How many more innocent to bleed inorder to satisfy the thrust of religious clerics.

Law enforcing agencies just doing Tit for Tat.

No-one is focusing on nurseries, nourishing these demons, which are all around us.

These are dark hoods in our neighboring.

Recommend 0 The Right Left Feb 20, 2017 06:27pm

Thanks ! Makes me yearn to visit Sehwan shareef ! and herewith I seek permission of Lal Shahbaz Qalader to allow my visit.

Recommend 0 dPatel Feb 20, 2017 07:14pm

Kudos to Sulemanji for boldly taking on the ideology called TAKFIR in line with "Sehwan's red flag of resistance". Universal humanistic message of Qalandar is rooted in this ancient land of Indu's civilization. TAKFIR has roots in foreign land. The simple solution for current on-going brutal terrorism is more in defeating this ideology of TAKFIR than in military actions.

Recommend 0 Qudus Feb 20, 2017 07:30pm

Best blog on this topic so far. Author is in Sweden, I am in the USA. For us it is easy to say what we think, but I salute those who are defiant in Pakistan.

Recommend 0 nizamuddin Ahmad Aali Feb 20, 2017 08:24pm

The writer has summed up beautifully the spirit of progressive Islam, actual Islam. Pretty much Jinnah's Pakistan. If some one does not like it, too bad. We are here to stay, defiant standing tall. Pakistan Zindabad.

Recommend 0 global citizen Feb 20, 2017 09:12pm

brilliant! love live tolerance!

Recommend 0 Abdus Salam Feb 20, 2017 10:45pm

Excellent article , love (sufism) is the only thing which can save Pakistan and our society .

Recommend 0 Michael Khatana Feb 21, 2017 02:06am

An excellent article; I would love to break bread with the author.

Recommend 0 Princess_of_DHUMP Feb 21, 2017 02:12am

Love always trumps hate. This is the land of Laal Shahbaz Qalandar, Ali Hajveri and Baha Uddin Zakria. We shall prevail

Recommend 0 Shridhar Subrahmanyam Feb 21, 2017 04:15am

@SAB I do not quite understand what is implied. Day to day responsibilities and compulsions are not in any way in conflict with any faith. It is important to keep the two separate. Worshipping in the shrine is in no way in conflict with our worldly duties.

Recommend 0 SECULARIST Feb 21, 2017 04:54am

It is only the broadminded, inclusive, tolerant, nay, celebrating differences that paves way for establishing eternal religions. "Where the world has not been broken up into fragments by narrow domestic walls" - become the prime targets of the narrow minded fundamentalists.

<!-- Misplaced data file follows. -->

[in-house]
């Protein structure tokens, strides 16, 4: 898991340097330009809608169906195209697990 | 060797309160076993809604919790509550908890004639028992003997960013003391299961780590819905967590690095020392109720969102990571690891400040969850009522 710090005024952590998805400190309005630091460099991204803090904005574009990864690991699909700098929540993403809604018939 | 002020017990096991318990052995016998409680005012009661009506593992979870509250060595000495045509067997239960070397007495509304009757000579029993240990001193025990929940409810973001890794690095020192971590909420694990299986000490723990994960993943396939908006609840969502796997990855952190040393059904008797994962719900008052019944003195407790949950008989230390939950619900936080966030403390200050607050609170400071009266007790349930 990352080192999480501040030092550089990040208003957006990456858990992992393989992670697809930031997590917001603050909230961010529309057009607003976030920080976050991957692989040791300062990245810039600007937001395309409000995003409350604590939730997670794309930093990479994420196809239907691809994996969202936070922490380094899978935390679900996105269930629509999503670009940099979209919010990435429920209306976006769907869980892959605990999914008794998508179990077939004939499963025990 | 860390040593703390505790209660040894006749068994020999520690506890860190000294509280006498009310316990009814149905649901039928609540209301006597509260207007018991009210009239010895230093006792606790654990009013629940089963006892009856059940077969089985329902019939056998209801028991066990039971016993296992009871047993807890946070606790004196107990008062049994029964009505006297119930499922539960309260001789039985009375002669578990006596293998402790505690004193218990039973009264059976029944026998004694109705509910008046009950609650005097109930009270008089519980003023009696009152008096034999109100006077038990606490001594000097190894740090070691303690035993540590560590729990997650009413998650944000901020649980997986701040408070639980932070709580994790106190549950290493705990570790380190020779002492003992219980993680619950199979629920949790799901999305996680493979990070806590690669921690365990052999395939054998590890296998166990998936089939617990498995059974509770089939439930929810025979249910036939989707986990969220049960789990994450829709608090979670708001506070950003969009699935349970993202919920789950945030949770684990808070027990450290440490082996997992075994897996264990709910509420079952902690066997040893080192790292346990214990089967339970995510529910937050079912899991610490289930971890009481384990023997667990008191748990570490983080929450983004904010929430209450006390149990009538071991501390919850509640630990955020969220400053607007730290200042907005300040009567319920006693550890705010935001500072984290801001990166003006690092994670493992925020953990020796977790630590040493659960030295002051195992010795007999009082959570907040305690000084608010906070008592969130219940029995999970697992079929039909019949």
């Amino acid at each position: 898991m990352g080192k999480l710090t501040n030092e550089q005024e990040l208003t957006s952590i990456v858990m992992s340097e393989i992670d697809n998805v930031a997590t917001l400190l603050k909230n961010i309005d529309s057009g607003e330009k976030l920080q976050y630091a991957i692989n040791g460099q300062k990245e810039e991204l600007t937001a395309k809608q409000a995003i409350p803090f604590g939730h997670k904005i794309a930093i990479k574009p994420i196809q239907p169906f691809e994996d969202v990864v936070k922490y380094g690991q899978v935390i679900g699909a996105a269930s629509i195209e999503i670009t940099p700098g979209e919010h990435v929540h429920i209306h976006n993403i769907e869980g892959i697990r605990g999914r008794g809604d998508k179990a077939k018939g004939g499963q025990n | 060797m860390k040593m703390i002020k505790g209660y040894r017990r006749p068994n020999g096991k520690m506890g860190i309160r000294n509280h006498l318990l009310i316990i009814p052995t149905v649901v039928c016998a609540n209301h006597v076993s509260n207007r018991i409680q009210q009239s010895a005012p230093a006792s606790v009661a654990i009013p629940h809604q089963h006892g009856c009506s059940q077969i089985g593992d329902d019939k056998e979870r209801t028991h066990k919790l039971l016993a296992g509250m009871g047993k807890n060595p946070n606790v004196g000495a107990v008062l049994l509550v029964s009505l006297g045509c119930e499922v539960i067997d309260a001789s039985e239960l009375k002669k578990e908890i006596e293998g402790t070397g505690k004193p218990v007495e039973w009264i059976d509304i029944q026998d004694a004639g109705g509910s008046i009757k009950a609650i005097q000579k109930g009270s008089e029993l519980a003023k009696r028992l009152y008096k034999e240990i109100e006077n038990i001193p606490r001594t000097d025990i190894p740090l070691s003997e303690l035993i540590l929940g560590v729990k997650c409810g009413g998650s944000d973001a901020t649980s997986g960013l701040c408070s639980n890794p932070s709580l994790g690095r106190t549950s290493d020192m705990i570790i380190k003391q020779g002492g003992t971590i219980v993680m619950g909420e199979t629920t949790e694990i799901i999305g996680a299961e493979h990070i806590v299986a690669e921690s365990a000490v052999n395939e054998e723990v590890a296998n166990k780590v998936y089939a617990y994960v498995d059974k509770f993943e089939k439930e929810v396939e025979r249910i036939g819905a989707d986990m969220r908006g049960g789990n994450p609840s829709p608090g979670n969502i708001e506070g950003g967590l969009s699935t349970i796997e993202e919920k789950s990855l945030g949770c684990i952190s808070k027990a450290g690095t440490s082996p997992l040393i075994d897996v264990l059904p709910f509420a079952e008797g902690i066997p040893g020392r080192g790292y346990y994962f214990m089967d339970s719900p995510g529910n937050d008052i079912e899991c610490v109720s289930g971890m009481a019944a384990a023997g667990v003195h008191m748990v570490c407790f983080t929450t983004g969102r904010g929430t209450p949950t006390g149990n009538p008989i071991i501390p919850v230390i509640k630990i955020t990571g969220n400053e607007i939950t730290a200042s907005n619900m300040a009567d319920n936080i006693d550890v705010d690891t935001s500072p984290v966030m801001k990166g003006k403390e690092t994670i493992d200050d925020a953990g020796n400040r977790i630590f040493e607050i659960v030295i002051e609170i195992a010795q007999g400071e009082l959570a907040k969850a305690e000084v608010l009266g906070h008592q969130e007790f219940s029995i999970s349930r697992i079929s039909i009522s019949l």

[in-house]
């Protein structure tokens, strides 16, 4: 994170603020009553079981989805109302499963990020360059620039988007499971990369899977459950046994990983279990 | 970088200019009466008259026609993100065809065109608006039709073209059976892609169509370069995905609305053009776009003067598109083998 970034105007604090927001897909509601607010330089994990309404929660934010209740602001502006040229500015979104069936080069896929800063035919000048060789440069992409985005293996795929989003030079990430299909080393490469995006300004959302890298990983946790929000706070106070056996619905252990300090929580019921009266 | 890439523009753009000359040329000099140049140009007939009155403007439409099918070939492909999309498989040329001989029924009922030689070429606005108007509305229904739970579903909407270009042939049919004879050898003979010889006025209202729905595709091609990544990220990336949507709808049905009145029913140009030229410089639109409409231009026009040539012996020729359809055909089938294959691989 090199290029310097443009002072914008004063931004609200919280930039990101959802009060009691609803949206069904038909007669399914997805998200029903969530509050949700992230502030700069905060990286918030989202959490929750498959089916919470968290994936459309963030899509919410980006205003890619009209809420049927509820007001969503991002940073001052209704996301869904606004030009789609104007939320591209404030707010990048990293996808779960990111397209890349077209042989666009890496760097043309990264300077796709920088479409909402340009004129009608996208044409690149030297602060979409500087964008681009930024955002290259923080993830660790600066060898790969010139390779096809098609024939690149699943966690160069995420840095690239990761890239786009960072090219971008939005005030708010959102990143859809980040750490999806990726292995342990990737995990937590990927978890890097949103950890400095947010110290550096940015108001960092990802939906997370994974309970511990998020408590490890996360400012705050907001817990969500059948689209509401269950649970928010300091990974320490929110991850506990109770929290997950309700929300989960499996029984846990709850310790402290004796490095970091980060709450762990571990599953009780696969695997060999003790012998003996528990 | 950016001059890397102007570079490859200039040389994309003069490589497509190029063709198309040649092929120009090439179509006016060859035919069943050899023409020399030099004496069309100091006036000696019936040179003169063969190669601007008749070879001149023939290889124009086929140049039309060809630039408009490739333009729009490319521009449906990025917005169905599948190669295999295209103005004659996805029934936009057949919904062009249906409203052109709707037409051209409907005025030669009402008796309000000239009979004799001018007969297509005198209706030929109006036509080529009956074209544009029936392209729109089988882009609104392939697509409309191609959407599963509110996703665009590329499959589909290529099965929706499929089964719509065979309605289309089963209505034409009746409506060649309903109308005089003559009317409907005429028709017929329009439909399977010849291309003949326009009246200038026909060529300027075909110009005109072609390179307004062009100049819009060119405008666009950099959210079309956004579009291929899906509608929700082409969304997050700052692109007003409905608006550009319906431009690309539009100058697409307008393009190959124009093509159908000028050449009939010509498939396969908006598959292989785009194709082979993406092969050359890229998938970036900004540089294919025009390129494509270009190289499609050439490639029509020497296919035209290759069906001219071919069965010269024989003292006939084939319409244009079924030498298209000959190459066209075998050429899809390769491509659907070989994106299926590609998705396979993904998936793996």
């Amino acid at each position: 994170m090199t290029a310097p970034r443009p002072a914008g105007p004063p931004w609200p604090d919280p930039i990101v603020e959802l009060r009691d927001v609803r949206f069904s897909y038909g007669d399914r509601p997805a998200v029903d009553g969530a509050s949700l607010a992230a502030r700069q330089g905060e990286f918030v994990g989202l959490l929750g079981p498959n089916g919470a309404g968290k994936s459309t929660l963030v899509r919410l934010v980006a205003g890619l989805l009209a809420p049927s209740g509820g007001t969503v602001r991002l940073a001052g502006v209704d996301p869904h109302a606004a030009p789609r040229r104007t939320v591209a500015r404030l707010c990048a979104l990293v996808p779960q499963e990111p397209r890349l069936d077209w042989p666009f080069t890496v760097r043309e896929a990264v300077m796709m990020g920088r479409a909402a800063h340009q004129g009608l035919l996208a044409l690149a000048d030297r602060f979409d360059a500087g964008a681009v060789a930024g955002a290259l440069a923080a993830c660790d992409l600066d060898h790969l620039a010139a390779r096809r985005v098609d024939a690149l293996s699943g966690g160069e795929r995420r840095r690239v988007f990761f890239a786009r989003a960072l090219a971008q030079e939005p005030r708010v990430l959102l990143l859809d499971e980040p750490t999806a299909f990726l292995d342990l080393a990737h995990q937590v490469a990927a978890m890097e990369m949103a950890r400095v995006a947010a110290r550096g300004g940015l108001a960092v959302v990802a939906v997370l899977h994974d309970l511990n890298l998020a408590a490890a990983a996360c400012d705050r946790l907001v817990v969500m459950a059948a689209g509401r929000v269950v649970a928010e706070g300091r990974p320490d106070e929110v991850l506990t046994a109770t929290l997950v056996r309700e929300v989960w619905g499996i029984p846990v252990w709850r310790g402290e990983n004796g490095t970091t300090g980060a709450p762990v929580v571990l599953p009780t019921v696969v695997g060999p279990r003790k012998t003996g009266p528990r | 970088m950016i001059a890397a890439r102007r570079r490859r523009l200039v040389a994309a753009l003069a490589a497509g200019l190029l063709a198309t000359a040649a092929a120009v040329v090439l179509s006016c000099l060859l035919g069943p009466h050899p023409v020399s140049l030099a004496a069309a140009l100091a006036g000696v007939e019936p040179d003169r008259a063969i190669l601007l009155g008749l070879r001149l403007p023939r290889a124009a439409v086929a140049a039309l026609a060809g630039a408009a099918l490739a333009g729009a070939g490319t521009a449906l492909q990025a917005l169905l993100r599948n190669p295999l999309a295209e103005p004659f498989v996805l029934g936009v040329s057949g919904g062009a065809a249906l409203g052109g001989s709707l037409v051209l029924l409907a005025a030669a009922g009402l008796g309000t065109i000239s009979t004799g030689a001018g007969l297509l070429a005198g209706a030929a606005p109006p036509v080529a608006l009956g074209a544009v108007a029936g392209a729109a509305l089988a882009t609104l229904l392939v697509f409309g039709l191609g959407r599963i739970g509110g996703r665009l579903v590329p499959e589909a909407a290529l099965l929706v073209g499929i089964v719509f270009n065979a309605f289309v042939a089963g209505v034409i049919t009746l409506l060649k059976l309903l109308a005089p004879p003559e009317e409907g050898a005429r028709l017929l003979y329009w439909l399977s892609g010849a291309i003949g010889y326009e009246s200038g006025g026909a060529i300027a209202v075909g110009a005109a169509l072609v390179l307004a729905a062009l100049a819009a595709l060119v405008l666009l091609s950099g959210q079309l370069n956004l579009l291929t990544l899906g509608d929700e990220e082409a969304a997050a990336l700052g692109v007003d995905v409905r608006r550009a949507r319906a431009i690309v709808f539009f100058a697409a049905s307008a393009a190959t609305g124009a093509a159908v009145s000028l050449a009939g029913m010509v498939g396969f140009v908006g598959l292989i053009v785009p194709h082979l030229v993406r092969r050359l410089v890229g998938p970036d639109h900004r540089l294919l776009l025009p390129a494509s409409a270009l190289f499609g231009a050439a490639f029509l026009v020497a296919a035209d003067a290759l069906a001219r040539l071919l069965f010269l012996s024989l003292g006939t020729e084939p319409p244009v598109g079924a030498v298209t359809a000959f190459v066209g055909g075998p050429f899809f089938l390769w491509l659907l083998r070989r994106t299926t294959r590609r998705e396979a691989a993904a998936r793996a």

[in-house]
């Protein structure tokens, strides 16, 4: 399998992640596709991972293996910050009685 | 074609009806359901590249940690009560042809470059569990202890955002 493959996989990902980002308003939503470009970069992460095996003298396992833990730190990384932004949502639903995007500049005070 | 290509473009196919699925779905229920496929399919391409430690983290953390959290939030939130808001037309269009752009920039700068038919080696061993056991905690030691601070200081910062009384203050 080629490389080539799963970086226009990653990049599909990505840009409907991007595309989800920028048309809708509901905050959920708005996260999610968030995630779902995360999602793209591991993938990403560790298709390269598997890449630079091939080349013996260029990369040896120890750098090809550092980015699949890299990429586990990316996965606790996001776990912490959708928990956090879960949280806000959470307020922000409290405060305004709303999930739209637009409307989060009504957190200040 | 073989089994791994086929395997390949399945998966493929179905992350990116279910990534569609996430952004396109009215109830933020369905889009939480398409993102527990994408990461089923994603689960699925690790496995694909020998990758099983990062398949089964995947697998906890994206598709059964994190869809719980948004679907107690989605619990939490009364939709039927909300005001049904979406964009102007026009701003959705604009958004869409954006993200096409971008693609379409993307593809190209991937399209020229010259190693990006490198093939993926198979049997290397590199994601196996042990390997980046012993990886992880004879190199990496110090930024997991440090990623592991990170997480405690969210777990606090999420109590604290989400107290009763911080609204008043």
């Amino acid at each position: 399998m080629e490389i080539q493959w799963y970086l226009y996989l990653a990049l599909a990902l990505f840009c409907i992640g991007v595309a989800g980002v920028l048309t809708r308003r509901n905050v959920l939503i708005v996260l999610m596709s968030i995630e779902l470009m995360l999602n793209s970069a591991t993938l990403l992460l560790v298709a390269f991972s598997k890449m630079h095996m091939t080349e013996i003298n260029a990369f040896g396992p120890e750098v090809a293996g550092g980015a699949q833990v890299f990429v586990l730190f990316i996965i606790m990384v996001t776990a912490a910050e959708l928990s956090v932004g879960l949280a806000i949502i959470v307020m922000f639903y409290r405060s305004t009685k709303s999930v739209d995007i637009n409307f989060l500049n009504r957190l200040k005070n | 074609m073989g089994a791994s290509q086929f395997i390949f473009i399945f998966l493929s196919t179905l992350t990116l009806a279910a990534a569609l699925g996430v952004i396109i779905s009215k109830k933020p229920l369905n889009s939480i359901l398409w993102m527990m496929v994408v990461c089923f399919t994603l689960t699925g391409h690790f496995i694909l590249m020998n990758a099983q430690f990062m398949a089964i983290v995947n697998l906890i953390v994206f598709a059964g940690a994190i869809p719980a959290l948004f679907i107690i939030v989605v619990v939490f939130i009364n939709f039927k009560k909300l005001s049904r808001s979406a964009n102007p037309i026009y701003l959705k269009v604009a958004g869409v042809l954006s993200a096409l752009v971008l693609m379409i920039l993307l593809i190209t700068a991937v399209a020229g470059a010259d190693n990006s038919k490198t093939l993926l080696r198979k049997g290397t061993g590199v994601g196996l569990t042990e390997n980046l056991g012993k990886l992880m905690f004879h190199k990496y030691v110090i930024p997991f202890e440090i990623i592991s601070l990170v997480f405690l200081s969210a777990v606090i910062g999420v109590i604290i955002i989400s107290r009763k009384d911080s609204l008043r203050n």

Recommend 0 AK Feb 21, 2017 05:23am

I grew up listening to "Dama Dam Mast Qalandar" at my Sindhi friends home, a must before any social or religious event at his home. I can just imagine the grief and pain this incident has caused.

Recommend 0 Harry Feb 21, 2017 05:27am

Your few paragraphs have encapsulated much needed message of universal love and humanity that is sadly absent in many societies and nations thar are victims of excessive religiousity, bigotry and hatred.

Recommend 0 Baldev chandpuri Feb 21, 2017 05:44am

Dhamaal of sufism breaks all barriers and unifies human spirit in to delirium of divinity .Sufism will prevail at all times -Predicted

Recommend 0 shahrukh M. Petigara Feb 21, 2017 07:33am

I come from a very old Zorastrian family. (Parsi). When I was a kid growing up in Karachi my late dad took me to visit the shrine of Lal Shahbaz Qalandar. He told me that his father a doctor and Civil Surgeon in Sukkur (Sind) for many years was a great believer in Lal Shahbaz Qalandar and would visit his shrine quite often. My father also was a great believer. Soofi Saints know no religious boundaries. All faiths are equal before them

Recommend 0 RHS Feb 21, 2017 07:37am

Excellent job here Suleman Akhtar. And we are sure glad that you live in Sweden! Long live the spirit of the Qalandar...

Recommend 0 Sara Feb 21, 2017 10:57am

There is nothing wrong if someone who is a muslim, hindu, Buddhist, Christian or Jew wants to attend each other faith. When you do that it makes you more humane and tolerant of other faith. No one religion has the right to dictate how one should follow its own faith otherwise be punished.

Recommend 0 Secular Pathan Feb 21, 2017 11:33am

Wow it brought tears in my eyes and goosebumps on my body

Recommend 0 MK Feb 21, 2017 01:58pm

Love the quote at the end.

Recommend 0 GHOSH Feb 21, 2017 04:55pm

Very well written article !!

Recommend 0 Sadiq USA Feb 21, 2017 05:28pm

@SAB what are you talking about?

Recommend 0 PAATCHU Feb 22, 2017 09:16am

Sufism should be taught in the sub-continenet. Children should know about Bulleh Shah and Guru Nanak & their friendships.

Recommend 0 Peshawari Feb 23, 2017 03:25am

Excellent article. Damdamadam Ali, Ali.

Recommend 0